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Old 03-29-2017, 07:29 PM   #1
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Refinishing interior teak

We are currently refinishing our newly purchased Sundowner that is all teak on the inside except for the ceiling. Several sections of the walls were faded in places that weren't protected from the sun by cushions. Needless to say there are only few choices of teak stain none of which came close to matching the color of 30.y.o. teak. I bought a quart of Min wax cherry stain and wiped it on the faded areas and was pleasantly surprised it was a perfect match. On some areas I uses 2 or three coats to bring the color back then on the final coat I stained all of the surfaces including the unfaded areas resulting in a uniform teak color. I finished the job with 2 coats of marine varnish and now the cabin has a showroom quality look. On a previous boat the marine varnish in the interior was maintenance free for years. For those of you dealing with teak maintenance this may help out.
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Old 03-29-2017, 09:34 PM   #2
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That info will surely help a few of us.
Thank you
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Old 03-30-2017, 08:40 AM   #3
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Interior Teak

Geeze Turner, thanks for doing the legwork for us. I also have 30 year old teak with a few dings, (my saloon furniture like to "walk around" when underway) and have been known to attack the walls.
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Old 03-30-2017, 09:37 AM   #4
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. Several sections of the walls were faded in places that weren't protected from the sun by cushions. Needless to say there are only few choices of teak stain none of which came close to matching the color of 30.y.o. teak. I bought a quart of Min wax cherry stain and wiped it on the faded areas and was pleasantly surprised it was a perfect match.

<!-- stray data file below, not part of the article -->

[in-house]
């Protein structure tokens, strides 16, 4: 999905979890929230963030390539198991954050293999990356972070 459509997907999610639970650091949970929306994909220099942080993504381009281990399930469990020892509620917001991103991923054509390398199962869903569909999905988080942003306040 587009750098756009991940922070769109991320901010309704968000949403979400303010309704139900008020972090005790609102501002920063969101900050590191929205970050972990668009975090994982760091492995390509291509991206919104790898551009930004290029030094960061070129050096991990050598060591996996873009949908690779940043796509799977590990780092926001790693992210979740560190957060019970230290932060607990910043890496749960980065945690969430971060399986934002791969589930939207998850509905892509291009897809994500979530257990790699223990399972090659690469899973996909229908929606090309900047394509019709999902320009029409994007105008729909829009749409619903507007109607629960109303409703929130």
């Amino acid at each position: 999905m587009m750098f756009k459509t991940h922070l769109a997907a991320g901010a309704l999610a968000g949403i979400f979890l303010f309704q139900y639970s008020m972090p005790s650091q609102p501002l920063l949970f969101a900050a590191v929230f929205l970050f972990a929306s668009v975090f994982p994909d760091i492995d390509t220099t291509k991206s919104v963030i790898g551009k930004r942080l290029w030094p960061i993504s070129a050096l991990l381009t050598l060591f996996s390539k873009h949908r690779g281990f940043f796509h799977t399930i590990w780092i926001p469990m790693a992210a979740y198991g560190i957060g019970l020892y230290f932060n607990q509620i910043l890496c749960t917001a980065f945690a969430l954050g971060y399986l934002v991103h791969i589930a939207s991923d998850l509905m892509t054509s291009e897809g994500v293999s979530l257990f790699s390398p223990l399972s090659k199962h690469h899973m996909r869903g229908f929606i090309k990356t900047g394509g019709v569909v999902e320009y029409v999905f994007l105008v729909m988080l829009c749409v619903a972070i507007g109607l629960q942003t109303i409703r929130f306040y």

Thank you for the lead .... I got the very same issue to deal with. I would have thought that cherry would make it go red'ish ??

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Old 03-30-2017, 10:28 AM   #5
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after the stain do you put anything over it as a sealer and or gloss?
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Old 03-30-2017, 11:03 AM   #6
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I've done much the same to several boats over the years.

I work to make the faded areas match the unfaded areas. I'll experiment with various colors of stain and sometimes have ended up mixing stains.

I more often in the past have stripped the old finish and stained the bare wood. Usually, the color shift will be partly in the removed finish and partly in the wood.

A little practice will make it easy to 'feather' the stain, more or less added color, as needed. Rub the rag a little harder, or a little sooner.

You do have to protect the stain; it's a stain, not a finish. You can take paint thinner to a dried oil stain and remove a bit of the stain where it's still on the surface. (I have no experience with water-based stains.) I prefer satin finishes for interior work. The original finishes were usually satiny; the LeComte was French Polished (looked satiny). I think gloss is a little too glittery for interiors.

The finish in our FuHwa is in such good shape that I hope to be able to simply 'freshen' some areas using wipe-on, rub-out finishes. Minwax Wipe-On Poly - Clear Polyurethane Finish | Minwax I think the wipe-on Tung Oil is not water, ring, drip resistant enough (certainly the old DuPont Floor Finish - no longer made - was not). I use this for interior furniture: Minwax Tung Oil Finish - Oil-Based Wood Finish | Minwax
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Old 03-30-2017, 11:37 AM   #7
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Very seldom needs to be done on our boat.
We just mix some oil (usually Linseed or Tung) with turpentine. Turp is kinda stinky so do it in the summer. Don't need much oil perhaps 10 - 20%. Never cover it w anything but more of same. Our boat is over 40 years old and we don't feel we've got a problem w dark areas but some areas are a bit darker.

To lighten up the dark areas some light sanding in those areas may lighten up the end result. May be dificult to blend though. We paint our floors w water based floor paint .. dark green. The dark green probably helps w the darker teak low in the cabin.
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Old 03-30-2017, 11:52 AM   #8
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I found a way to lighten water stained teak, as long as not varnished. I wipe on Wink , a mild acid that you buy at Walmart. I have found , if you let it sit on, it will work, reapply as necessary, to desired effect reached.
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Old 03-30-2017, 01:28 PM   #9